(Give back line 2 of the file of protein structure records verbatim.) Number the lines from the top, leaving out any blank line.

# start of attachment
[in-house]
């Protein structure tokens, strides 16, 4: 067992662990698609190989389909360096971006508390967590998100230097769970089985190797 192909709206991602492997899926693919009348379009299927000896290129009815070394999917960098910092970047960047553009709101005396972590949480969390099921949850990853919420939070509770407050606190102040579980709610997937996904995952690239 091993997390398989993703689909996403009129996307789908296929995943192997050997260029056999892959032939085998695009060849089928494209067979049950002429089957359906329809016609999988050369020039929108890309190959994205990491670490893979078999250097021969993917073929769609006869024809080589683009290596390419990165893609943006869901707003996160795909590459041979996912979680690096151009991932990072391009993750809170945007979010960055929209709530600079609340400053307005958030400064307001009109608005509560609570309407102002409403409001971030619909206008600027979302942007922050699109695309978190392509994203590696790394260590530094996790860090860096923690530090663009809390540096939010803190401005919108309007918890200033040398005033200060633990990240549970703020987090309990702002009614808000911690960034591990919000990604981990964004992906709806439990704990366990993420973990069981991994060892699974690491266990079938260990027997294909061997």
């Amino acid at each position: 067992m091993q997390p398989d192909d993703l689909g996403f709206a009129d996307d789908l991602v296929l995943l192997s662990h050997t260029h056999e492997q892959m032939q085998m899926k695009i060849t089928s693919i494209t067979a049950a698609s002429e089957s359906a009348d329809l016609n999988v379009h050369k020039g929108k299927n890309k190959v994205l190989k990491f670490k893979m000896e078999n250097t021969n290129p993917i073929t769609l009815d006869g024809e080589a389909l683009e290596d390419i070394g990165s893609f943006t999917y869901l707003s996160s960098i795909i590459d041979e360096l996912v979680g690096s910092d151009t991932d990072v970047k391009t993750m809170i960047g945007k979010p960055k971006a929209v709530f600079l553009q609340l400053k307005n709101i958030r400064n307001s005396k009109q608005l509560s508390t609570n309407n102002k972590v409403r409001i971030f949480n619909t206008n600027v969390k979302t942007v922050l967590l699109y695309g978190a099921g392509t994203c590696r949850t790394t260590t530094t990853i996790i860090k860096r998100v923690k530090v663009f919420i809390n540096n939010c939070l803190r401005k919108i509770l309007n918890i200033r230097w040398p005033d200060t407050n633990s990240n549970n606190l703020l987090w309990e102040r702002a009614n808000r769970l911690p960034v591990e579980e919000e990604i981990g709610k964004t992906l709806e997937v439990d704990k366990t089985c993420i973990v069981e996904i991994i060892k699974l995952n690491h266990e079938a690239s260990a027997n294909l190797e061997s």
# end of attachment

């Protein structure tokens, strides 16, 4: 067992662990698609190989389909360096971006508390967590998100230097769970089985190797 192909709206991602492997899926693919009348379009299927000896290129009815070394999917960098910092970047960047553009709101005396972590949480969390099921949850990853919420939070509770407050606190102040579980709610997937996904995952690239 091993997390398989993703689909996403009129996307789908296929995943192997050997260029056999892959032939085998695009060849089928494209067979049950002429089957359906329809016609999988050369020039929108890309190959994205990491670490893979078999250097021969993917073929769609006869024809080589683009290596390419990165893609943006869901707003996160795909590459041979996912979680690096151009991932990072391009993750809170945007979010960055929209709530600079609340400053307005958030400064307001009109608005509560609570309407102002409403409001971030619909206008600027979302942007922050699109695309978190392509994203590696790394260590530094996790860090860096923690530090663009809390540096939010803190401005919108309007918890200033040398005033200060633990990240549970703020987090309990702002009614808000911690960034591990919000990604981990964004992906709806439990704990366990993420973990069981991994060892699974690491266990079938260990027997294909061997």